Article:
“Oh, here she is!” cried the nurse.

“Hello?” answered a shaky voice.

Too fragile. Not the strong tone I remembered from my visit at Christmas. “Hi, Mom. It’s me, and Caleb is here, too.” I was certain the name of her grandson would trigger a memory.

“Hello?”

“Happy birthday, Mom.”

“Thank you. Hello?”

I ground my teeth and prayed for wisdom. “Did you have a party today?”

“No, I don’t think so.”

She was probably refusing to remember being dressed up like a perky five year-old and forced to wear a stupid grass skirt. I could do nothing to help her. I wanted to scream, but tried a different thought. “Did you have a piece of cake?”

“No, I don’t think so.”

My mother, who used to call me with hour-long conversations, asking about my writing and my work, interested in everything her grandson accomplished – now responding only in mono-syllabic words, phrases she somehow chose from the fog of a plaque-infested brain.

Surely, she would talk to her grandson. “Here’s Caleb.” I handed him the phone.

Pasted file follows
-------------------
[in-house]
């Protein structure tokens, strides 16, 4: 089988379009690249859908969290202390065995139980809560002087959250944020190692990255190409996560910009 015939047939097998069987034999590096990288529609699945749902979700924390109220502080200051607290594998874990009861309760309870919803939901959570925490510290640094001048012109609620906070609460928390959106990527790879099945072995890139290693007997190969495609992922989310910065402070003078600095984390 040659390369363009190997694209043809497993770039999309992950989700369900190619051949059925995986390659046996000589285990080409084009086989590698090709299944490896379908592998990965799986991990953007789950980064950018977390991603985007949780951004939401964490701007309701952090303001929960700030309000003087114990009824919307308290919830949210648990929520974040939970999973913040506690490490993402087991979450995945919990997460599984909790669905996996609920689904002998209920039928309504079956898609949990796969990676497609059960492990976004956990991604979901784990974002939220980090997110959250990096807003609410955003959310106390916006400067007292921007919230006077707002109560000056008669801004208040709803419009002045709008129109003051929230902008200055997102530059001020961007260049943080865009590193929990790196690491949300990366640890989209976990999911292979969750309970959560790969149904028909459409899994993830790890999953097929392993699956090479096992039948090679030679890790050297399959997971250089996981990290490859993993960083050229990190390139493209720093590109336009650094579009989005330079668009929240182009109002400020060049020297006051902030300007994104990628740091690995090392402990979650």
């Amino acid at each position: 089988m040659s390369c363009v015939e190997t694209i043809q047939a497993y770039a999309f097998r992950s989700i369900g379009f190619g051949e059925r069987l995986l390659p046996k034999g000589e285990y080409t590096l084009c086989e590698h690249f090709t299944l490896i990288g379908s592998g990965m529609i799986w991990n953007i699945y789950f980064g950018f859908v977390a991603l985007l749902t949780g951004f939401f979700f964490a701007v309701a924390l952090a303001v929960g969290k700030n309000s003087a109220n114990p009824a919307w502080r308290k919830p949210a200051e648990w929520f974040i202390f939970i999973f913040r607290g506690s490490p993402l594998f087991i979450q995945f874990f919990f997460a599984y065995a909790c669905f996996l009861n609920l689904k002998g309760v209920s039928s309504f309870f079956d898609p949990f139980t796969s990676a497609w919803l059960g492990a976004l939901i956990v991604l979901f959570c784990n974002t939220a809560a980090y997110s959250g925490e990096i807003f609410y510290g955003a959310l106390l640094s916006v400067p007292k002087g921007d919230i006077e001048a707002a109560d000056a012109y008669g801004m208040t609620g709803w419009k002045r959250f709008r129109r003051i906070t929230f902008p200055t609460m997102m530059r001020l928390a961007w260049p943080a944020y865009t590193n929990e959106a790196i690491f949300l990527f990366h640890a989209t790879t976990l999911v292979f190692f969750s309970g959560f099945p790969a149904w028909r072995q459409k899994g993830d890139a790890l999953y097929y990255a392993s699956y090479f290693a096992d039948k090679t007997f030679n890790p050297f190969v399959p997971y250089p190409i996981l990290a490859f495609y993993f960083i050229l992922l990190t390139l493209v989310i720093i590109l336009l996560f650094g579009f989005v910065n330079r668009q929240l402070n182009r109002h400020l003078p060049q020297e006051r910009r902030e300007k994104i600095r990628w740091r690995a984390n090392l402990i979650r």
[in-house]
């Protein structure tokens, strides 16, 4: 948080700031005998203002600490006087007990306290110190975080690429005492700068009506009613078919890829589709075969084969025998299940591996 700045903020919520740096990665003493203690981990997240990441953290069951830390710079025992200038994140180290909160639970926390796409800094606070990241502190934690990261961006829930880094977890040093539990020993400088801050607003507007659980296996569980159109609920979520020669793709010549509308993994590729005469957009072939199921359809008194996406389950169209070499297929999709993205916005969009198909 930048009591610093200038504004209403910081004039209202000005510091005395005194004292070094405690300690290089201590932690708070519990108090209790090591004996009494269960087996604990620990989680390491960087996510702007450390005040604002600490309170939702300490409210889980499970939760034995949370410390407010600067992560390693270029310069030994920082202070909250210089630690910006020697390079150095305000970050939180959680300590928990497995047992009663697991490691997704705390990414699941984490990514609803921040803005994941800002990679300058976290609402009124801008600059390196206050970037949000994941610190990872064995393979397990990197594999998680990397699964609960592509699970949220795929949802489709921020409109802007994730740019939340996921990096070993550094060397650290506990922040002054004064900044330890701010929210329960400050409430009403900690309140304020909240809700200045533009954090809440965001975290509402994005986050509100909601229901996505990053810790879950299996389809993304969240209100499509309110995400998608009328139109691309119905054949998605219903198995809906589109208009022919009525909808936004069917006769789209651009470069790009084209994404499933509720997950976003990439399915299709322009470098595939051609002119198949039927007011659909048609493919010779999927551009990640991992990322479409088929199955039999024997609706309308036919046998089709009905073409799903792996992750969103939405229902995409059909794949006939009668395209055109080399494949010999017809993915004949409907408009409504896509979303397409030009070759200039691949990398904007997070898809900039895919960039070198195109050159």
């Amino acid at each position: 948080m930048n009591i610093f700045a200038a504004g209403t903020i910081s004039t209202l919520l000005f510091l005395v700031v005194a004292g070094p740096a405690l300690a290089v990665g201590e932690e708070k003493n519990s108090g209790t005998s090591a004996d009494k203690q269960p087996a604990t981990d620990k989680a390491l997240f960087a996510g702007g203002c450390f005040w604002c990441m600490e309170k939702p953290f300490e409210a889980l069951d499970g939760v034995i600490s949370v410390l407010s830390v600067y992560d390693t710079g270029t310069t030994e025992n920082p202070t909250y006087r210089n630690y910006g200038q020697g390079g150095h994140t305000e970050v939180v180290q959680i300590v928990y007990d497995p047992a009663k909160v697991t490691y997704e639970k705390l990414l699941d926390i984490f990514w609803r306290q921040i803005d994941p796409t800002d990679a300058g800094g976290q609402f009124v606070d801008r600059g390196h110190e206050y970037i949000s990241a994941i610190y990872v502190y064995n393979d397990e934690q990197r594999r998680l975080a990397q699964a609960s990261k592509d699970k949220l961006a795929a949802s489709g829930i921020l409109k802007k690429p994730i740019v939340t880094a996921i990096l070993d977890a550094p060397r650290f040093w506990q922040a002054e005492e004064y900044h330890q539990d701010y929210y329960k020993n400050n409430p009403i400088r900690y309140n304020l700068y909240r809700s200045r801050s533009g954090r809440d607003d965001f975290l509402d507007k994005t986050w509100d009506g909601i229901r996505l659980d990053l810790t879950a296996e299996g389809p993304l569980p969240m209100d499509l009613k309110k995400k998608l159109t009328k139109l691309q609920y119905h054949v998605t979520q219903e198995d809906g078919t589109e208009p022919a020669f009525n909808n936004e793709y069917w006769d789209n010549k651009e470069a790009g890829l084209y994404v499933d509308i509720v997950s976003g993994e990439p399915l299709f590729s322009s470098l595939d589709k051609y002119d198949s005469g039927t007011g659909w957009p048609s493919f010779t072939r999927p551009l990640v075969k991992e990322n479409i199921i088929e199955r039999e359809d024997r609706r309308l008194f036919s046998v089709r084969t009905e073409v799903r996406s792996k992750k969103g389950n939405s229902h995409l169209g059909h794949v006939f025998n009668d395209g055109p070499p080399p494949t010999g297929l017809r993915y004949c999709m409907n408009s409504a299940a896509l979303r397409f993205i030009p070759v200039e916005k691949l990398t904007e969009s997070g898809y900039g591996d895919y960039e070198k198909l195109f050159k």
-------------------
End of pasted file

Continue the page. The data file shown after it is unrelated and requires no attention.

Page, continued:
“Hi, Grandma. Happy birthday.”

“Thank you. Hello?”

“Grandma, it’s me, Caleb. How are you?”

“Hello? What?”

He looked at me, helpless. “Talk louder,” I whispered. “Maybe she can’t hear you.”

“Grandma, we love you.”

“Hello?”

Finally, I took the phone again. “Mom, we’ll see you soon. We just wanted to tell you happy birthday and we love you.”

“Thank you. Hello.” I wondered if all the hello’s really meant good-bye.

Then she was gone, and I imagined her shuffling back to her room, not caring that she is now 88, unaware of 2016, a presidential election coming soon and spring flowers eager to burst through the crust of winter soil.

For a minute, I felt the guilt of being the long-distance caregiver assuaged. We tried to help her celebrate the day, tried to let her know we love her and miss her, wished we could be there.